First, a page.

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texas penalties for cannabis seeds

Fight Your Charges with a Marijuana Defense Lawyer

In Texas, possession of marijuana can be a serious crime and may result in significant jail time with far-reaching, often unforeseen consequences. A drug conviction can interfere with current or future employment, student loans, and even your apartment lease. If you have been arrested for possession, marijuana defense lawyer Jason Trumpler in Austin, TX, can help you fight this charge, so that you can maintain a clean record.

Marijuana Laws in Texas

Unlike many other states in the U.S., Texas still regards all forms of marijuana as illegal. In the context of Texas law, possession refers to an individual who has marijuana in his “care, custody, control, or management.” As such, whether or not the substance belongs to you, you can still be held accountable if police find it in your car or residence. For legal purposes, marijuana includes any type or part of a cannabis plant, including leaves and seeds.

Similar to other drug charges in Texas, the penalty for possession is determined by the amount of marijuana found in your car, home, or on your person.

Possession Charge Maximum Penalty
Up to 2 ounces Class B Misdemeanor 180 days in jail, $2,000 fine
2 – 4 ounces Class A Misdemeanor 1 year in jail, $4,000 fine
4 ounces – 5 pounds State Jail Felony 2 years in jail, $10,000 fine
5 – 50 pounds Third Degree Felony 10 years in prison, $10,000 fine
50 – 2,000 pounds Second Degree Felony 20 years in prison, $10,000 fine
More than 2,000 pounds First Degree Felony Life in prison, $50,000 fine

The sale of marijuana can also be considered a felony. The severity of this penalty coincides with the quantity distributed. Selling to minors is a more serious crime and can result in a second degree felony and a minimum two year prison sentence.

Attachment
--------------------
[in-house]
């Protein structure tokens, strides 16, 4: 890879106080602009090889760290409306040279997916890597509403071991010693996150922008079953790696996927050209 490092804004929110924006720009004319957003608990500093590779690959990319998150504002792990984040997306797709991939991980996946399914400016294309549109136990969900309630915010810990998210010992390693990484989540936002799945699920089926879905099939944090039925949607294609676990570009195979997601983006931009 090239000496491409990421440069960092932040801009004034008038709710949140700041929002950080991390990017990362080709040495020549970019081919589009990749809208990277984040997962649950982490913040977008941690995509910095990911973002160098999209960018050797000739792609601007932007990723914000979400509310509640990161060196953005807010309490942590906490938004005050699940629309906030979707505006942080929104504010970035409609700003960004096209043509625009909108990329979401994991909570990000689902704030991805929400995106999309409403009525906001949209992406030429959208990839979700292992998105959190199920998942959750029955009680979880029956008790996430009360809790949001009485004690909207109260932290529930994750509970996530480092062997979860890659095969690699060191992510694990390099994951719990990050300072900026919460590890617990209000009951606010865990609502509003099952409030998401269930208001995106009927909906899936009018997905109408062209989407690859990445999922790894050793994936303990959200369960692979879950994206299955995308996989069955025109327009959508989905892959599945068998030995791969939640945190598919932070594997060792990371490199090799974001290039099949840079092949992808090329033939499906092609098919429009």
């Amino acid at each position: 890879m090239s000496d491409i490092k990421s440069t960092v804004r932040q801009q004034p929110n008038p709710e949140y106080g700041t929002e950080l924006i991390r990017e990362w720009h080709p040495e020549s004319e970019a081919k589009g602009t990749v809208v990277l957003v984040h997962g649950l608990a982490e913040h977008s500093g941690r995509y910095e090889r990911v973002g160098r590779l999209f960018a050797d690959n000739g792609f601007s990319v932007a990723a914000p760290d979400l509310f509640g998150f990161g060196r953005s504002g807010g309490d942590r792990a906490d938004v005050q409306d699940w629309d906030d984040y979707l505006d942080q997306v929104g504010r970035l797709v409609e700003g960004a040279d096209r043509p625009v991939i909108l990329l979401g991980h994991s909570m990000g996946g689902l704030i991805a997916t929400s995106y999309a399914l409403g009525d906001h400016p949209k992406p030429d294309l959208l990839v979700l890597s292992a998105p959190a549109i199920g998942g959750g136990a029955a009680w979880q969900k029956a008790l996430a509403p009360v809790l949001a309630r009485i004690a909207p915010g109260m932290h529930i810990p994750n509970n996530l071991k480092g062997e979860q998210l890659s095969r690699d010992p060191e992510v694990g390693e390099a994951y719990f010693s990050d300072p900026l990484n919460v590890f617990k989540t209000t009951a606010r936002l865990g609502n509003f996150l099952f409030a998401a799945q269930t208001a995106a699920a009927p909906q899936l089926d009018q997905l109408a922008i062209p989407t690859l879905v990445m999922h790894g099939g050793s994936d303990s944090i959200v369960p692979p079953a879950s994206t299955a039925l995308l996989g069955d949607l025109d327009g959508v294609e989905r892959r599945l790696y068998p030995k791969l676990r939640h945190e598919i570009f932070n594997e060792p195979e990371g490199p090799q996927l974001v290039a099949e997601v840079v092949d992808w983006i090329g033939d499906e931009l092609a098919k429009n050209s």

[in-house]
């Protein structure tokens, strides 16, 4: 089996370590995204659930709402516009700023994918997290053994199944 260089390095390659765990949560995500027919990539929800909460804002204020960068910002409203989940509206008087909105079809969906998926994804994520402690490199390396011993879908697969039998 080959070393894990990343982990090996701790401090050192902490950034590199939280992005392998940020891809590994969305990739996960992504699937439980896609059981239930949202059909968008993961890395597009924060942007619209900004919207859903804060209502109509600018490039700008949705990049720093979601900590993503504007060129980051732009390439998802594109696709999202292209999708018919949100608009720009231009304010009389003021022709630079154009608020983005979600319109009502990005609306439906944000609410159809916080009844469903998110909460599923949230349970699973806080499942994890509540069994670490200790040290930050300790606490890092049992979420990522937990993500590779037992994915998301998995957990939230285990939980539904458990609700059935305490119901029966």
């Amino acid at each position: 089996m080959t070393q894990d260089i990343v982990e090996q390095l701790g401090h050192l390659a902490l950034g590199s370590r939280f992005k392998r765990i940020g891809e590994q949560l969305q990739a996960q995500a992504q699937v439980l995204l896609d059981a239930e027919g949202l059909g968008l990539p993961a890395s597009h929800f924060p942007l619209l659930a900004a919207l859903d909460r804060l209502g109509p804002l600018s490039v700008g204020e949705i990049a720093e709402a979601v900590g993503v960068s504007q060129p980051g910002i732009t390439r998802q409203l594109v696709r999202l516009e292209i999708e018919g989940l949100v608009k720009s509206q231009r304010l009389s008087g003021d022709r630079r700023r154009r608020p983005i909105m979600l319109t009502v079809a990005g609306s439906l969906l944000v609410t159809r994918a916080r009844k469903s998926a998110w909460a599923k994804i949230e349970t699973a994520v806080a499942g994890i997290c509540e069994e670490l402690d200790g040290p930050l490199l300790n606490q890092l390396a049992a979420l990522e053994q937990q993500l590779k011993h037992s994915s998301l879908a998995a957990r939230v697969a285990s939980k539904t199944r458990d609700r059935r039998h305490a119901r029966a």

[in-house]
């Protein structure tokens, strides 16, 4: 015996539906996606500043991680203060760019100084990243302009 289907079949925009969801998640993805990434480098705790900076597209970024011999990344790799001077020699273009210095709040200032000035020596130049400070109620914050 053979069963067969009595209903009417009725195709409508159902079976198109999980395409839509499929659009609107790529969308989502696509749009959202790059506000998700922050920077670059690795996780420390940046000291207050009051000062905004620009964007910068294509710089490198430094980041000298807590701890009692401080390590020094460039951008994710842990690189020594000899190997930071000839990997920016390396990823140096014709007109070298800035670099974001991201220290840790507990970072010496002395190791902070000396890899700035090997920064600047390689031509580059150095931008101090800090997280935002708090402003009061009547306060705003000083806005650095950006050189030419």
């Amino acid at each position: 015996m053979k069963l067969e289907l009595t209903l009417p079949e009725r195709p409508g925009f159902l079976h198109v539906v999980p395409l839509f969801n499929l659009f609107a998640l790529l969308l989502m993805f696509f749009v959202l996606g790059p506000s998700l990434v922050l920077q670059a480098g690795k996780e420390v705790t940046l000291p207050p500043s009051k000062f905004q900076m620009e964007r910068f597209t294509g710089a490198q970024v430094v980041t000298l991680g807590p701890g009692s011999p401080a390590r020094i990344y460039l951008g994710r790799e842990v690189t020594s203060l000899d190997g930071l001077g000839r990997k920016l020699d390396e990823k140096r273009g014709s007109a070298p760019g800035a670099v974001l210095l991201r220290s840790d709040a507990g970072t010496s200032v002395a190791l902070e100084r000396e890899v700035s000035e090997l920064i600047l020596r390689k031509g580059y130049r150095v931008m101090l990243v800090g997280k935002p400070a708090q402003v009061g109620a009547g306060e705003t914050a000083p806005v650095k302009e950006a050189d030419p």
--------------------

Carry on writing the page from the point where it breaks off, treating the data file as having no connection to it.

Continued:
Additional Consequences of Conviction

In addition to potential jail time and fines, you can face serious, long-lasting repercussions if convicted for possession of any amount of marijuana. If you are 21 years of age or older, your driver’s license can be automatically suspended for six months upon conviction. For those under 21 years of age at the time of arrest, this suspension can increase to a full year.

A conviction can interfere with current or future employment, student loans, and even your apartment lease.

A conviction on your record can be easily found by a potential employer or financing company. Many employers consider any type of drug conviction to be an automatic disqualification for employment. A criminal record can also prevent you from receiving student loans or maintaining current financial aid. These blemishes on your record can even impact an apartment lease. To avoid these consequences, it is important to fight possession charges with a proven, experienced criminal lawyer to help keep your record clean.

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Trumpler Law Can Help

Jason Trumpler provides aggressive defense representation throughout central Texas. He has handled thousands of drug cases and spent countless hours in the courtroom earning many substantial court victories. In addition, he has worked as a narcotics prosecutor and trained law enforcement officers, so he understands the tactics often used against defendants. These diverse experiences contribute to Mr. Trumpler’s unique prospective, which he can use to mount the best possible defense for his clients. For a first offense misdemeanor marijuana charge, we can often work out a deal to get charges dismissed in exchange for drug treatment. For more serious charges, we pursue every potential avenue with the goal of dismissal or reduced penalties.

Fight Your Charges Today

For help with your marijuana case, contact Trumpler Law online or call us at (512) 457-5200. We answer calls 24 hours per day, and we can provide help with bail and release.

Marijuana Penalties in Texas

(26)”Marihuana” means the plant Cannabis sativa L., whether growing or not, the seeds of that plant, and every compound, manufacture, salt, derivative, mixture, or preparation of that plant or its seeds.

The term does NOT include:

(A) the resin extracted from a part of the plant or a compound, manufacture, salt, derivative, mixture, or preparation of the resin;

(B) the mature stalks of the plant or fiber produced from the stalks;

(C) oil or cake made from the seeds of the plant;

(D) a compound, manufacture, salt, derivative, mixture, or preparation of the mature stalks, fiber, oil, or cake; or

(E) the sterilized seeds of the plant that are incapable of beginning germination.

Possession of Marijuana

Texas Health and Safety Code Sec. 481.121

(a) Except as authorized by this chapter, a person commits an offense if the person knowingly or intentionally possesses a usable quantity of marihuana.